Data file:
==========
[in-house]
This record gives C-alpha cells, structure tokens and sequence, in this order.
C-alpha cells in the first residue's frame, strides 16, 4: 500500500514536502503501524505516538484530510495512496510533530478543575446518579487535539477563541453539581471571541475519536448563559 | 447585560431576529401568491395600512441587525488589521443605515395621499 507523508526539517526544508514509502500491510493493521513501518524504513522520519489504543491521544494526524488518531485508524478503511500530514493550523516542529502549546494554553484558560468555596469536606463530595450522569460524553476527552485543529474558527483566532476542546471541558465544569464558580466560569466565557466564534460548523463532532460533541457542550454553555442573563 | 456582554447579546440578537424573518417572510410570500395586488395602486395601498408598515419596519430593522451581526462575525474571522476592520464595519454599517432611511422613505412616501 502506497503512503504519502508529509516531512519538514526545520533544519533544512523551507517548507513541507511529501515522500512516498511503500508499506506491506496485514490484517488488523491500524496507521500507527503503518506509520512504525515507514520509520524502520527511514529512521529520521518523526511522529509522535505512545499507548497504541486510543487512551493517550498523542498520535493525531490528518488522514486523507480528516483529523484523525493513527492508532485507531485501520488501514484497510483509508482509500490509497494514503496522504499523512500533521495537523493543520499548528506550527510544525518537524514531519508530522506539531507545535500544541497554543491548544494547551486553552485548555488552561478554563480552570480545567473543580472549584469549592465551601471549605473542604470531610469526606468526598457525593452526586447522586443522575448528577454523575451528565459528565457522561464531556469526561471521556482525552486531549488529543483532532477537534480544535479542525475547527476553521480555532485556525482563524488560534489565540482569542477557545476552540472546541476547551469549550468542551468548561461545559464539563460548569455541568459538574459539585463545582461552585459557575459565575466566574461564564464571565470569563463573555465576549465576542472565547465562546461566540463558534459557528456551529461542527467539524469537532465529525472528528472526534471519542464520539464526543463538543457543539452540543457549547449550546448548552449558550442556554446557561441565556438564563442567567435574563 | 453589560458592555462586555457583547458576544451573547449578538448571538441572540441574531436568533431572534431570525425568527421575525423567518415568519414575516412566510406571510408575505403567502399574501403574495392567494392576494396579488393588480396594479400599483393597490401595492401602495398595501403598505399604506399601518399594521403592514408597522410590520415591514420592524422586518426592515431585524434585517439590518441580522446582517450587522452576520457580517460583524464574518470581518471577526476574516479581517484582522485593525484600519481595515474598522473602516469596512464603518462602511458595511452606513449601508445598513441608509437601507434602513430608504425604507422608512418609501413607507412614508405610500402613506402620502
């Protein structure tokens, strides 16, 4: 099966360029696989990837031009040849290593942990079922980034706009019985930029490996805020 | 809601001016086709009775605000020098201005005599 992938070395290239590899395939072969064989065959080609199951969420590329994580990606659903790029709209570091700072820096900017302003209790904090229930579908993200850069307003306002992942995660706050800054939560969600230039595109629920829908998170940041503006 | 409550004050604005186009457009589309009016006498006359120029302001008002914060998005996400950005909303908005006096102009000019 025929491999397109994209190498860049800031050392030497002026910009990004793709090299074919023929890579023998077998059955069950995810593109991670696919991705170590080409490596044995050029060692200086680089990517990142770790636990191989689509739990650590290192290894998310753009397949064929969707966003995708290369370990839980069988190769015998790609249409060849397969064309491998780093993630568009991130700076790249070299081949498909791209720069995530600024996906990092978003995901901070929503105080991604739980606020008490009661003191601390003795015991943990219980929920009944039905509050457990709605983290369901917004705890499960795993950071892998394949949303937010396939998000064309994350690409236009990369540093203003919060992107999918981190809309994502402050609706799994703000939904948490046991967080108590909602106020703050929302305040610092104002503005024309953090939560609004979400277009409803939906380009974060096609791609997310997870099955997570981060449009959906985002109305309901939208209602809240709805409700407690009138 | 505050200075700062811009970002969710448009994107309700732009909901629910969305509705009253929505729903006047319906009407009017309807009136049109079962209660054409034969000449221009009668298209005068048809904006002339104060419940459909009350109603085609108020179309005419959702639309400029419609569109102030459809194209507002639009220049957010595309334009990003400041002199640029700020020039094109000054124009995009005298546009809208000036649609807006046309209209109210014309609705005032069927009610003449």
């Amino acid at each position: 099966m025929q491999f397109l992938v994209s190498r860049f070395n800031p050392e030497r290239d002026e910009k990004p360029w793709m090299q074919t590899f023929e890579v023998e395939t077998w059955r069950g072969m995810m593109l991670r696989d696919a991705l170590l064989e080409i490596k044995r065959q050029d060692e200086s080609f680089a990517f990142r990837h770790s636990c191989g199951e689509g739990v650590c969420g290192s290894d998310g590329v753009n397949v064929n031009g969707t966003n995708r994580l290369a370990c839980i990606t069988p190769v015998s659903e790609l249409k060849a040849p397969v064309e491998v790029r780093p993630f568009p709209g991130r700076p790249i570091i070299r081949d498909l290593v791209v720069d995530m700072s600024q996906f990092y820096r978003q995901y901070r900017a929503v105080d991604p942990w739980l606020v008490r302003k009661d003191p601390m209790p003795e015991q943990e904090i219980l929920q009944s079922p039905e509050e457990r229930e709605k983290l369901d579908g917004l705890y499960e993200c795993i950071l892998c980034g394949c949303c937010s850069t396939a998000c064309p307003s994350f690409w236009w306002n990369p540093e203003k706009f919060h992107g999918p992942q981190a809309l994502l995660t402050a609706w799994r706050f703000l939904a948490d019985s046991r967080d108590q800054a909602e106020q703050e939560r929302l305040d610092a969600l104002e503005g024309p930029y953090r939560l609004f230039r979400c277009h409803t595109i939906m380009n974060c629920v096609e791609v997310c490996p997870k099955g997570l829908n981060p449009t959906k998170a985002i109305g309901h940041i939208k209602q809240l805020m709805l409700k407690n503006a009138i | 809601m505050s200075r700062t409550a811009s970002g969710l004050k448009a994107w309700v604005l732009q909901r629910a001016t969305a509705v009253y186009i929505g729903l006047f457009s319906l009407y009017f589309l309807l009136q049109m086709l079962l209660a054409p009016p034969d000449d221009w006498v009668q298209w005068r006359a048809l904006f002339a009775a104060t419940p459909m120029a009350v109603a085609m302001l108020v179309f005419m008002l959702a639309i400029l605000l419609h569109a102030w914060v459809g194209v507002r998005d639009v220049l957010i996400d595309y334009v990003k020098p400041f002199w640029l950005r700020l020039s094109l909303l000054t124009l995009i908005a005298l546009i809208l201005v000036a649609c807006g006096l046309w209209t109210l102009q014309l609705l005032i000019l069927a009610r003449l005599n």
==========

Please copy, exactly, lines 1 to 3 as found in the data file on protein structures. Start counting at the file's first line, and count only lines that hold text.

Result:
[in-house]
This record gives C-alpha cells, structure tokens and sequence, in this order.
C-alpha cells in the first residue's frame, strides 16, 4: 500500500514536502503501524505516538484530510495512496510533530478543575446518579487535539477563541453539581471571541475519536448563559 | 447585560431576529401568491395600512441587525488589521443605515395621499 507523508526539517526544508514509502500491510493493521513501518524504513522520519489504543491521544494526524488518531485508524478503511500530514493550523516542529502549546494554553484558560468555596469536606463530595450522569460524553476527552485543529474558527483566532476542546471541558465544569464558580466560569466565557466564534460548523463532532460533541457542550454553555442573563 | 456582554447579546440578537424573518417572510410570500395586488395602486395601498408598515419596519430593522451581526462575525474571522476592520464595519454599517432611511422613505412616501 502506497503512503504519502508529509516531512519538514526545520533544519533544512523551507517548507513541507511529501515522500512516498511503500508499506506491506496485514490484517488488523491500524496507521500507527503503518506509520512504525515507514520509520524502520527511514529512521529520521518523526511522529509522535505512545499507548497504541486510543487512551493517550498523542498520535493525531490528518488522514486523507480528516483529523484523525493513527492508532485507531485501520488501514484497510483509508482509500490509497494514503496522504499523512500533521495537523493543520499548528506550527510544525518537524514531519508530522506539531507545535500544541497554543491548544494547551486553552485548555488552561478554563480552570480545567473543580472549584469549592465551601471549605473542604470531610469526606468526598457525593452526586447522586443522575448528577454523575451528565459528565457522561464531556469526561471521556482525552486531549488529543483532532477537534480544535479542525475547527476553521480555532485556525482563524488560534489565540482569542477557545476552540472546541476547551469549550468542551468548561461545559464539563460548569455541568459538574459539585463545582461552585459557575459565575466566574461564564464571565470569563463573555465576549465576542472565547465562546461566540463558534459557528456551529461542527467539524469537532465529525472528528472526534471519542464520539464526543463538543457543539452540543457549547449550546448548552449558550442556554446557561441565556438564563442567567435574563 | 453589560458592555462586555457583547458576544451573547449578538448571538441572540441574531436568533431572534431570525425568527421575525423567518415568519414575516412566510406571510408575505403567502399574501403574495392567494392576494396579488393588480396594479400599483393597490401595492401602495398595501403598505399604506399601518399594521403592514408597522410590520415591514420592524422586518426592515431585524434585517439590518441580522446582517450587522452576520457580517460583524464574518470581518471577526476574516479581517484582522485593525484600519481595515474598522473602516469596512464603518462602511458595511452606513449601508445598513441608509437601507434602513430608504425604507422608512418609501413607507412614508405610500402613506402620502